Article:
Heat on Barclay to quit and front up
Prime Minister Bill English says he’s expecting MP Todd Barclay back in Parliament this week.
The temperature has been turned up on the National Party’s MP at the weekend, with mayors in his Clutha-Southland electorate saying he should either show up to work or quit – and he should front up to a police inquiry.
Despite claims from Barclay and senior Government whip Jami-Lee Ross that Barclay had been hard at work, the only time he’s been seen in public since announcing his resignation was when he was spotted at the Pig and Whistle pub in Queenstown on July 3.
Police want to talk to him about allegations he secretly recorded the phone conversations of his electorate staff member Glenys Dickson, in an ugly falling out.
According to a Stuff source, phone records show Dickson was in constant contact with English as she prepared an employment grievance against Barclay.
The two are said to have communicated by phone or text message up to 10 times a day as relations with Barclay deteriorated.
Dickson received a settlement paid in part from then Prime Minister John Key’s leader’s budget, on condition she stayed silent. But after English revealed last month that he had been told of the covert recordings, Barclay announced he would step aside as an MP at September’s general election.
From the day he flew out of Wellington through to election day, September 23, he will run up an estimated $90,431 in salary and allowances, including three months’ gardening leave for retiring MPs.
In addition, he will continue to charge his flights, taxis and accommodation back to the taxpayer.
Reporters on the ground have documented Barclay’s electorate work since June 21. He has not returned to Parliament, he did not turn up to the National Party conference, he has not turned up to any of his scheduled public events in Southland, he has not been sighted at any of his three offices in the large electorate, he has cancelled his local newspaper columns, and he has spoken publicly only three times – each time through a spokeswoman or by text message.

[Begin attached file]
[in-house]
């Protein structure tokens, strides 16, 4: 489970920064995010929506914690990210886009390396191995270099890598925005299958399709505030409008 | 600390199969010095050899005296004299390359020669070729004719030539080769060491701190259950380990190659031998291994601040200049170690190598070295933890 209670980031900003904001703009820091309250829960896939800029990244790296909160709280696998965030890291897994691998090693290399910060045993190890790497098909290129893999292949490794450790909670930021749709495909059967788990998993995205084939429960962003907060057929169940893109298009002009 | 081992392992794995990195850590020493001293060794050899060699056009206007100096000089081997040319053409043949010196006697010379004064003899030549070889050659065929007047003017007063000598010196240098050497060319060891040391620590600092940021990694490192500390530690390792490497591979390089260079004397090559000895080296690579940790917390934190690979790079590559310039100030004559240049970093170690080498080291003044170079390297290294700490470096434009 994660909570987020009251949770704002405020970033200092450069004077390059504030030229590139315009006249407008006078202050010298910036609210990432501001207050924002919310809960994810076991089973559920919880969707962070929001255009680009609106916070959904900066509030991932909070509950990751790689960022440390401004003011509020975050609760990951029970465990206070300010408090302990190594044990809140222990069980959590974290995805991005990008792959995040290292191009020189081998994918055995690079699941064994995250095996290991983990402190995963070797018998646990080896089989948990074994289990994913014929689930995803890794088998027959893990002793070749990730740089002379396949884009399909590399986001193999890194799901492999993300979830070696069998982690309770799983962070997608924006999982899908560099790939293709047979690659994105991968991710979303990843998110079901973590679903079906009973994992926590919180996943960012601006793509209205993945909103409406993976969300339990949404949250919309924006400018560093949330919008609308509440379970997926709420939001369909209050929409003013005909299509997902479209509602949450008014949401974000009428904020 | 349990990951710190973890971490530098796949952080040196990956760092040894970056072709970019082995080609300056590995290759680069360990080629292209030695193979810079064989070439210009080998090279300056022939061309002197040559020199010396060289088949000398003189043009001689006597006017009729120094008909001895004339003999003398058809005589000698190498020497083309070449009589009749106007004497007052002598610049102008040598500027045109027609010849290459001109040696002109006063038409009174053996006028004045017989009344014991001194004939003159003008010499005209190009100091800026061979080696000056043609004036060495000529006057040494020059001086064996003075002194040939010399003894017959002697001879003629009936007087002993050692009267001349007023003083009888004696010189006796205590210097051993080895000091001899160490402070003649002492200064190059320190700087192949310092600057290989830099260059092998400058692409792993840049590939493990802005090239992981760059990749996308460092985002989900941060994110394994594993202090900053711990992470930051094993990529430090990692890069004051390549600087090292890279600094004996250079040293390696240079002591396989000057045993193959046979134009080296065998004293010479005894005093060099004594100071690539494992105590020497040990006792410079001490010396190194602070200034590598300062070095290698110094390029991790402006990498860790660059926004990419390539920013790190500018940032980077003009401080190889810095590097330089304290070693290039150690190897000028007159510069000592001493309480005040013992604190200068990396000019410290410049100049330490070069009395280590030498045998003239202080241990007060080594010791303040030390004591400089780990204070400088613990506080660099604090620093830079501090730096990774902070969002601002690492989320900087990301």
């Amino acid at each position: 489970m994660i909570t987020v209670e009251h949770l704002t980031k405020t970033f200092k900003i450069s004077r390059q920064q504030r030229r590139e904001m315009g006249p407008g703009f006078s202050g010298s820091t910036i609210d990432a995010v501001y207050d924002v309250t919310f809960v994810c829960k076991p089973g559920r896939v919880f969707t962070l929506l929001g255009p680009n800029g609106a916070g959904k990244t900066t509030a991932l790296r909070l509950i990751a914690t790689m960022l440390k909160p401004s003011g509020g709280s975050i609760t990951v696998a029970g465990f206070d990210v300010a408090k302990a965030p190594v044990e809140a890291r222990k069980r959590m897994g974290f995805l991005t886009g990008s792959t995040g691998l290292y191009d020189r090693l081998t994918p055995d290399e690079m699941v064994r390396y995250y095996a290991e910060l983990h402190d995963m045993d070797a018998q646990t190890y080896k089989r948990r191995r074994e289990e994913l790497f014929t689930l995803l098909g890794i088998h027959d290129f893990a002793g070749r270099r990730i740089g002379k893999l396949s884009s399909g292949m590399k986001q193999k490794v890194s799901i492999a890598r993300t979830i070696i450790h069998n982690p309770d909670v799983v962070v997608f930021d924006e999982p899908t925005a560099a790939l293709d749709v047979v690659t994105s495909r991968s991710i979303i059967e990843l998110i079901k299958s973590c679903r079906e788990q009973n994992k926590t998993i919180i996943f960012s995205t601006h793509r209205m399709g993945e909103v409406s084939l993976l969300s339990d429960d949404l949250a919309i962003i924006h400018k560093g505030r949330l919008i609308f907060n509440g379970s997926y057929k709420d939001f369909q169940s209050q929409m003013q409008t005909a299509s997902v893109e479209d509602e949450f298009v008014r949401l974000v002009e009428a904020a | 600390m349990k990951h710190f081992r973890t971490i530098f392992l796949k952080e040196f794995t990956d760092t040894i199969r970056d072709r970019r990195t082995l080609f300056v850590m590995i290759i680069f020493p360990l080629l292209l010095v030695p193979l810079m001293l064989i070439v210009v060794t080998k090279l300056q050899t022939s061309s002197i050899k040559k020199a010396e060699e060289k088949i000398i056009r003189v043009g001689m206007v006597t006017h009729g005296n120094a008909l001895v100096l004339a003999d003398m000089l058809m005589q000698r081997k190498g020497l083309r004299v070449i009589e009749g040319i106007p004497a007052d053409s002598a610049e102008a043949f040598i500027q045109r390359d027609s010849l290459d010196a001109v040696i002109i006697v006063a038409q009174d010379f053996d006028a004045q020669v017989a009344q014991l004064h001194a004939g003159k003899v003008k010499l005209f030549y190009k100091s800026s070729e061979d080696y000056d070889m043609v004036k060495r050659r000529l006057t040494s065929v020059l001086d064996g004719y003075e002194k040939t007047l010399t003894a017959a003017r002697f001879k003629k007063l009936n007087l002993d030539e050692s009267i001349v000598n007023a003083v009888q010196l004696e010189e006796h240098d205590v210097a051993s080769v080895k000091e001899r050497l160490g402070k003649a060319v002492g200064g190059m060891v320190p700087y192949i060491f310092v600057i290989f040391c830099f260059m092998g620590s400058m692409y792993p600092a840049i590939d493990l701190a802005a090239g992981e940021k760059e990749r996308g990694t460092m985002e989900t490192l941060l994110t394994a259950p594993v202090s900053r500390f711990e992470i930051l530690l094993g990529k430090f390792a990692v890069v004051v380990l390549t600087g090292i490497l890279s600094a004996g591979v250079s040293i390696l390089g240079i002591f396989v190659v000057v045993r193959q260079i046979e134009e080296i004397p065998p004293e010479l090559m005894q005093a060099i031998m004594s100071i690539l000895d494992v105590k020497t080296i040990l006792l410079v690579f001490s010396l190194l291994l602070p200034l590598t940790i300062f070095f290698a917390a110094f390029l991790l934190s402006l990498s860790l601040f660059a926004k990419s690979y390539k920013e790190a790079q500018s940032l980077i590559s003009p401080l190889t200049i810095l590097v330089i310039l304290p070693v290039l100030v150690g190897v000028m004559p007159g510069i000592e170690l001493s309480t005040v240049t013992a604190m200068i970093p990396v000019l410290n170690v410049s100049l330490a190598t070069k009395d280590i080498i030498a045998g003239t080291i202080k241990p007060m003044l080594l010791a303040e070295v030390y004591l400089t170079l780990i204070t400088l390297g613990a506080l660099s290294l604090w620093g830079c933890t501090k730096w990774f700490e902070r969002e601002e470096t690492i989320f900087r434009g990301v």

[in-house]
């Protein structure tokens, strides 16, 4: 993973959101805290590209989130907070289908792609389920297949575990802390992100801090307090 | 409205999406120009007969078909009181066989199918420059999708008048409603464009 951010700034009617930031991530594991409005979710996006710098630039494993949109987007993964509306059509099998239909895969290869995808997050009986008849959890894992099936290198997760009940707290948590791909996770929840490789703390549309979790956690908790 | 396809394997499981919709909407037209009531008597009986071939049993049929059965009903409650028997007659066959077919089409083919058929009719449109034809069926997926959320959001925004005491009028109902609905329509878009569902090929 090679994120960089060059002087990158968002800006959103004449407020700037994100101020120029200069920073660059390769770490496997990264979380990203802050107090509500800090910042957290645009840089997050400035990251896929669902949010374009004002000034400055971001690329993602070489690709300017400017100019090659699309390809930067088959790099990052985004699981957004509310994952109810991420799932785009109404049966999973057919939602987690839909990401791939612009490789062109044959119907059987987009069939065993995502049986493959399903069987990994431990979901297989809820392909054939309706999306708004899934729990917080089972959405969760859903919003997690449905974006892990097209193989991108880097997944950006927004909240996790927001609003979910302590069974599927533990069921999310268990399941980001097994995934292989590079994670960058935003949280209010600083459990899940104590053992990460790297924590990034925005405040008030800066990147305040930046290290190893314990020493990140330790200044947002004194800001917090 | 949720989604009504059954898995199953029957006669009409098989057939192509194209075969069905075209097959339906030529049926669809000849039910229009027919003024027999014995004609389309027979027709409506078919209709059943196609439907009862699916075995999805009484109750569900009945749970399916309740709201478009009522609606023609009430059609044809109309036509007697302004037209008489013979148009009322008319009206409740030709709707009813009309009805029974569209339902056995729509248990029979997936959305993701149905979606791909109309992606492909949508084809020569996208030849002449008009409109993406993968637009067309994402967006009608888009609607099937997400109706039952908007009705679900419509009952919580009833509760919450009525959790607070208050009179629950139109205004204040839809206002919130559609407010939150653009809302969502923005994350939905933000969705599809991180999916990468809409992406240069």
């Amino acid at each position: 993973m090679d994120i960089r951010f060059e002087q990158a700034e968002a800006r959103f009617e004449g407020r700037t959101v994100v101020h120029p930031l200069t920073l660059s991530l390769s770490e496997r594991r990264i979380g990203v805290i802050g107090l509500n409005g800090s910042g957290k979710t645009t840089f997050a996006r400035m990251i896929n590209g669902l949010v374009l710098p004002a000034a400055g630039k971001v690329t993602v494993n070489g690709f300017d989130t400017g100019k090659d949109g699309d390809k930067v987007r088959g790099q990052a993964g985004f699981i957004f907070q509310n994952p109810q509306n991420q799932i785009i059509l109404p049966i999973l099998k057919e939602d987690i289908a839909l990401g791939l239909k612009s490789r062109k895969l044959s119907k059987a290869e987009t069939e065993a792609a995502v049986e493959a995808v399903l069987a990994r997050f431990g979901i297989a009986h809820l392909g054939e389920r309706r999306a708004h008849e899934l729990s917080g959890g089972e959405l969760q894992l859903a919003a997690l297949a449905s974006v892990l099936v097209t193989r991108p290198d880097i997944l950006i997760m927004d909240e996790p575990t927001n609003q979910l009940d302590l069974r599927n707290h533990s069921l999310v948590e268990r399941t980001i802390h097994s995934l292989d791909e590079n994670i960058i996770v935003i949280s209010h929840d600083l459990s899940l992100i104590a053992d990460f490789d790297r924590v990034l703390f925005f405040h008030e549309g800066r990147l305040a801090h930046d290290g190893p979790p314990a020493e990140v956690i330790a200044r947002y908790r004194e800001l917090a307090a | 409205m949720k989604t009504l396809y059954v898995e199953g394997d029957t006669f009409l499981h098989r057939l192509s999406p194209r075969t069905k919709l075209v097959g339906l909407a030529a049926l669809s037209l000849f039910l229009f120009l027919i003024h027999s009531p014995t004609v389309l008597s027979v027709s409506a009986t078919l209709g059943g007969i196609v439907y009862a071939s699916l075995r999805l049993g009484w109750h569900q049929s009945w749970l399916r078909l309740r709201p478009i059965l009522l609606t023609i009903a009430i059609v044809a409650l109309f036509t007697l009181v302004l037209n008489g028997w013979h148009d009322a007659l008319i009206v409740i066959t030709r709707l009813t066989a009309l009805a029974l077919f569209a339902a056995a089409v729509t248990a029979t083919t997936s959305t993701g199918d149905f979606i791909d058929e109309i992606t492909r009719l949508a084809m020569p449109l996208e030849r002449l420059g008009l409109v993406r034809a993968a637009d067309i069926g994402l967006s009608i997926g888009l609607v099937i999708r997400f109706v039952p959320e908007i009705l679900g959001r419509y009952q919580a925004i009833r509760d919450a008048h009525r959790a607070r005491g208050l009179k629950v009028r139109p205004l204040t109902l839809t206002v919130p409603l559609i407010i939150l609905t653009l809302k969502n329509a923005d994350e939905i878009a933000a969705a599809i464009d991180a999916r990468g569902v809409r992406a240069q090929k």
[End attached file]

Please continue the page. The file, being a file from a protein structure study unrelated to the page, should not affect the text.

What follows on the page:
The third occasion was to Stuff for this article.
‘‘I remain the MP until the 2017 election and, until then, I’m committed and passionate about being actively engaged in issues, looking out for the people of CluthaSouthland’s interests and advocating on their behalf,’’ he said.
‘‘As for whether I return to Wellington or not, I still haven’t made a decision. Bearing in mind there are a number of other MPs every day who have leave from Parliament, some for extended periods, for a wide range of reasons. So it is not unusual.’’
But the excuses rang hollow in his electorate. Aileen Clarke, who owns the Catlins Cafe in Owaka, said resentment was building in their community, and that taxpayers shouldn’t be paying Barclay’s salary when he didn’t seem to be doing anything.
Barclay hadn’t visited the town since the day before the scandal broke.
‘‘I think the best thing to do under the circumstances would be to resign and stop getting the money.’’
Clutha District mayor Bryan Cadogan said Barclay should do the ‘‘honourable thing’’ and make a statement to the police.
Southland mayor Gary Tong said he had not seen Barclay at any events recently, and would like to talk to Barclay face to face about whether he should resign or return to Parliament.
‘‘I’ve got to be honest and say I don’t know what he’s up to out in the community.’’
Barclay’s only defender was Queenstown Lakes mayor Jim Boult, who said he had spoken to Barclay ‘‘a couple of times’’ since the MP announced his resignation on June 21.
The Prime Minister returned home to Invercargill last week. Again, there was no sign of Barclay.
Despite Barclay and Ross’s insistence no decision had been made about a return to Parliament, English was firm about his expectations.
Asked whether he expected Barclay to return to Parliament after the school holidays recess, English said yes. ‘‘I assume he will turn up at some stage.’’
He had advised Barclay to cooperate with the police investigation, he reiterated.
The MP was committed to continue working for his constituents, English said. ‘‘But, as I said, as we get closer to the election the focus will pretty quickly shift to the new candidate once they’re selected.’’
Mark Patterson, a disillusioned former National Party electorate committee member who is now running for NZ First, said ‘‘Todd should stand down immediately as he has no credibility to carry on.’’